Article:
Should We Name and Shame Impaired Drivers?

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This questions has come back to light since Durham Region started to name and shame impaired drivers. Other forces in the GTA are seriously considering following suit, while some groups are strongly against the practice. Niagara Region has had this programme in place for several years now. The programmes may extend to publishing names on social media and in news releases.

Durham Police lists the names of drivers charged with impaired driving on their website. They have found it a good enforcement tool since the neighbours of some people listed have begun calling in to report drivers who are behind the wheel while under suspension.  They credit the naming programme as a detriment to repeat offenders and to new offenders as well. Durham police have cited other programs that use a ‘whiskey plate’ system under which convicted impaired drivers get special licence plates.

These more extreme programs are being used due to the disturbing rise in impaired driving and related deaths in the GTA. The police indicate that they have been trying many different enforcement and education methods to reduce the incidence of impaired driving, but it appears people are not heading the warnings.

York Region Police are eyeing Durham’s programme closely and following one of the worst years in many years for deaths they are giving the programme serious consideration. They also agree that if nothing else, publishing names of individuals charges with impaired and under a 90 suspension would aid in catching them driving while suspended.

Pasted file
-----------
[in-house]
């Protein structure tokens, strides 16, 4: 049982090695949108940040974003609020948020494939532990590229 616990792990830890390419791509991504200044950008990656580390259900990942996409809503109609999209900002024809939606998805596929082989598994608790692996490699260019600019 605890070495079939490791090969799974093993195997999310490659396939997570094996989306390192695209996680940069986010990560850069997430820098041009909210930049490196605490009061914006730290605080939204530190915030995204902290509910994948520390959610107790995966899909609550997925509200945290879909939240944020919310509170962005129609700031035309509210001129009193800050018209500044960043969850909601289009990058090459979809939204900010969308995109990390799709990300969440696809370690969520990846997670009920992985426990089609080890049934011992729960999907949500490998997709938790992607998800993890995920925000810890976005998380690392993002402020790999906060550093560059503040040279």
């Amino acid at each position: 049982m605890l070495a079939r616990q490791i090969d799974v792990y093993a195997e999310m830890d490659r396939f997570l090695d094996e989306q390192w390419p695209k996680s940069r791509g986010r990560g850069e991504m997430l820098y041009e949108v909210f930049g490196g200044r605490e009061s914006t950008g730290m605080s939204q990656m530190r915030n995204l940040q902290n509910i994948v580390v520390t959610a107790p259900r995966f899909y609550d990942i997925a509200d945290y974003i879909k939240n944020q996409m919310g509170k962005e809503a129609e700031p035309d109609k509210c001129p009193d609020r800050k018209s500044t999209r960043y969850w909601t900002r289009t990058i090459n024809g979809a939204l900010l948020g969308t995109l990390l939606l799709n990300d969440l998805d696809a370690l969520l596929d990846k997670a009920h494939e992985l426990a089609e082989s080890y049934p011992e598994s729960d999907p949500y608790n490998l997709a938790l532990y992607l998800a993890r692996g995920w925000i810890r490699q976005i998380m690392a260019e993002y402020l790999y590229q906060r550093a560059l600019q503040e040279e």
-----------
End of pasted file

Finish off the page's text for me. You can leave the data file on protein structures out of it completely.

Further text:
Edward Prutschi, a criminal defence lawyer from Thornhill, said the problem with naming and shaming is multi-layered, arguing it not only criminalizes those who are to be considered innocent until proven guilty, but also encourages a sort of extra-judicial vigilantism.

“I’m not talking about pitchforks, but the Internet equivalent, which is to say slinging mud on social media, employers (firing employees), Twitter trolls, that’s the only thing people would seek via this mechanism," Prutschi said. "Naming and shaming appears to be to get someone who is presumed innocent to be punished outside the justice system, which is the opposite of what a court system is intended to do.”   http://www.yorkregion.com/news-story/7058978-have-your-say-should-police-name-and-shame-all-impaired-driving-suspects-/

There don’t appear to be studies on this matter either supporting or debunking it. MADD Canada, an advocacy group against impaired driving has not taken any stand on the subject either.  Other groups argue that publishing the names prior to conviction will breach the suspects’ privacy rights, and rights to be presumed innocent until conviction.  This is countered with the argument of whether they individual is guilty or not, once they are caught and charged they are immediately banned from driving and that driving under conviction is another offense.

Supporters cite that nit is certainly appropriate to name all those who have been convicted, as the individuals are named in public documents (court transcripts) upon conviction. That information becomes public knowledge at that point.